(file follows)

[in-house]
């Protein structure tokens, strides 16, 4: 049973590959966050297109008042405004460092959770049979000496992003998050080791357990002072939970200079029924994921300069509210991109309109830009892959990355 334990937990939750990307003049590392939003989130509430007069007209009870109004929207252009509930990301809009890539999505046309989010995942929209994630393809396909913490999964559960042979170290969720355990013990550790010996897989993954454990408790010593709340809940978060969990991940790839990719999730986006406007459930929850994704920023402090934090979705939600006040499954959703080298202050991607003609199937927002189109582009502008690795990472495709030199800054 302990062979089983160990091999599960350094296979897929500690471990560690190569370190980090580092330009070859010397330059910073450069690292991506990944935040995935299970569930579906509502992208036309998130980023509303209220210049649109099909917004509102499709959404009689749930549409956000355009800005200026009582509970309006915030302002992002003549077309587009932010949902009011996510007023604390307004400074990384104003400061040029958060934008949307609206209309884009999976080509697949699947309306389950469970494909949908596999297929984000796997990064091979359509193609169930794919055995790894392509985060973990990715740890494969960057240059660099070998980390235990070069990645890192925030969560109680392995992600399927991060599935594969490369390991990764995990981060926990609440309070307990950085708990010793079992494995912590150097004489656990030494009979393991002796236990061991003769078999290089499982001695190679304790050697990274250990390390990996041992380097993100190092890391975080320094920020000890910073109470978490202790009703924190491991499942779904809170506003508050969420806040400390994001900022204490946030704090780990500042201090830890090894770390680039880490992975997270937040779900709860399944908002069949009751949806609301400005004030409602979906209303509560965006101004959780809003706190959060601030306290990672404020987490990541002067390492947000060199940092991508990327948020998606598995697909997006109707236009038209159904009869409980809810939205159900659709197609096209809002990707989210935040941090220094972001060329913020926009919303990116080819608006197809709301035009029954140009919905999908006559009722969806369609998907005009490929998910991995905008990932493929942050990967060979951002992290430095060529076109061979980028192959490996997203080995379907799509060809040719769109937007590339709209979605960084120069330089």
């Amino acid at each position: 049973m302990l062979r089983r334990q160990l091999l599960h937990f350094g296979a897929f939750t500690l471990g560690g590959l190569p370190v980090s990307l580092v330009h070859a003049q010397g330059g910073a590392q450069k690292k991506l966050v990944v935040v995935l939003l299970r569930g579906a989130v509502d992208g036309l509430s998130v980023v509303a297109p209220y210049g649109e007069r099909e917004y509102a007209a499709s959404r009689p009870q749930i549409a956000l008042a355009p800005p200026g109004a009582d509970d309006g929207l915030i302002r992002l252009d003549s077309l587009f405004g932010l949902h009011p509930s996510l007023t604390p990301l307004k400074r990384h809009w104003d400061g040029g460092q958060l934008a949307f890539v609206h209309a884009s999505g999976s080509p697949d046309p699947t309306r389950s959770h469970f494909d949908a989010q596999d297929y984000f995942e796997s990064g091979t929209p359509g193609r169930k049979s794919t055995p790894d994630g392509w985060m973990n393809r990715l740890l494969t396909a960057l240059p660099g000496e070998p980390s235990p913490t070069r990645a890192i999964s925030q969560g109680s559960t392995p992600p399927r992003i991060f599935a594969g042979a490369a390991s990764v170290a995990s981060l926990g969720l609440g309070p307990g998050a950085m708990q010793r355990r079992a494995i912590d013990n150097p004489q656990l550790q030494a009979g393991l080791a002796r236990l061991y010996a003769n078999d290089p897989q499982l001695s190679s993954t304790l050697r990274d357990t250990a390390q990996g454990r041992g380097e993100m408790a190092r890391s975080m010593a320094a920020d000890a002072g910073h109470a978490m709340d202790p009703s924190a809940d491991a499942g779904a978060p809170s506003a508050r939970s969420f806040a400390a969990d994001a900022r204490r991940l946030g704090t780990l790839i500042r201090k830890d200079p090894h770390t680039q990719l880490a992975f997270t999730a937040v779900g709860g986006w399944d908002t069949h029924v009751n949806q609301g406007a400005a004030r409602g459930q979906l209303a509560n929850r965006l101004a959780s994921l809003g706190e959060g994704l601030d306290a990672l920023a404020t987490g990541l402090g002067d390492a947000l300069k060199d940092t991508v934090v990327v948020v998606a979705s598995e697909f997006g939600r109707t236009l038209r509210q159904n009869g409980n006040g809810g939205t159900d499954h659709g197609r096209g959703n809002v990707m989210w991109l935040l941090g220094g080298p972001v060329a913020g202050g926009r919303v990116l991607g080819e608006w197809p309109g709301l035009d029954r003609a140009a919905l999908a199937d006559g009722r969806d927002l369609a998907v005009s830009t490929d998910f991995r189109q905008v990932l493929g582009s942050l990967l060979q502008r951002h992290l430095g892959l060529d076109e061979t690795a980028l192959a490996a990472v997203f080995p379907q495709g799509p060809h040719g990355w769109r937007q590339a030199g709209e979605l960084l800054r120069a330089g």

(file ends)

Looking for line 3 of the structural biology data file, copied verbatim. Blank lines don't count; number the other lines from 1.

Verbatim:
């Amino acid at each position: 049973m302990l062979r089983r334990q160990l091999l599960h937990f350094g296979a897929f939750t500690l471990g560690g590959l190569p370190v980090s990307l580092v330009h070859a003049q010397g330059g910073a590392q450069k690292k991506l966050v990944v935040v995935l939003l299970r569930g579906a989130v509502d992208g036309l509430s998130v980023v509303a297109p209220y210049g649109e007069r099909e917004y509102a007209a499709s959404r009689p009870q749930i549409a956000l008042a355009p800005p200026g109004a009582d509970d309006g929207l915030i302002r992002l252009d003549s077309l587009f405004g932010l949902h009011p509930s996510l007023t604390p990301l307004k400074r990384h809009w104003d400061g040029g460092q958060l934008a949307f890539v609206h209309a884009s999505g999976s080509p697949d046309p699947t309306r389950s959770h469970f494909d949908a989010q596999d297929y984000f995942e796997s990064g091979t929209p359509g193609r169930k049979s794919t055995p790894d994630g392509w985060m973990n393809r990715l740890l494969t396909a960057l240059p660099g000496e070998p980390s235990p913490t070069r990645a890192i999964s925030q969560g109680s559960t392995p992600p399927r992003i991060f599935a594969g042979a490369a390991s990764v170290a995990s981060l926990g969720l609440g309070p307990g998050a950085m708990q010793r355990r079992a494995i912590d013990n150097p004489q656990l550790q030494a009979g393991l080791a002796r236990l061991y010996a003769n078999d290089p897989q499982l001695s190679s993954t304790l050697r990274d357990t250990a390390q990996g454990r041992g380097e993100m408790a190092r890391s975080m010593a320094a920020d000890a002072g910073h109470a978490m709340d202790p009703s924190a809940d491991a499942g779904a978060p809170s506003a508050r939970s969420f806040a400390a969990d994001a900022r204490r991940l946030g704090t780990l790839i500042r201090k830890d200079p090894h770390t680039q990719l880490a992975f997270t999730a937040v779900g709860g986006w399944d908002t069949h029924v009751n949806q609301g406007a400005a004030r409602g459930q979906l209303a509560n929850r965006l101004a959780s994921l809003g706190e959060g994704l601030d306290a990672l920023a404020t987490g990541l402090g002067d390492a947000l300069k060199d940092t991508v934090v990327v948020v998606a979705s598995e697909f997006g939600r109707t236009l038209r509210q159904n009869g409980n006040g809810g939205t159900d499954h659709g197609r096209g959703n809002v990707m989210w991109l935040l941090g220094g080298p972001v060329a913020g202050g926009r919303v990116l991607g080819e608006w197809p309109g709301l035009d029954r003609a140009a919905l999908a199937d006559g009722r969806d927002l369609a998907v005009s830009t490929d998910f991995r189109q905008v990932l493929g582009s942050l990967l060979q502008r951002h992290l430095g892959l060529d076109e061979t690795a980028l192959a490996a990472v997203f080995p379907q495709g799509p060809h040719g990355w769109r937007q590339a030199g709209e979605l960084l800054r120069a330089g």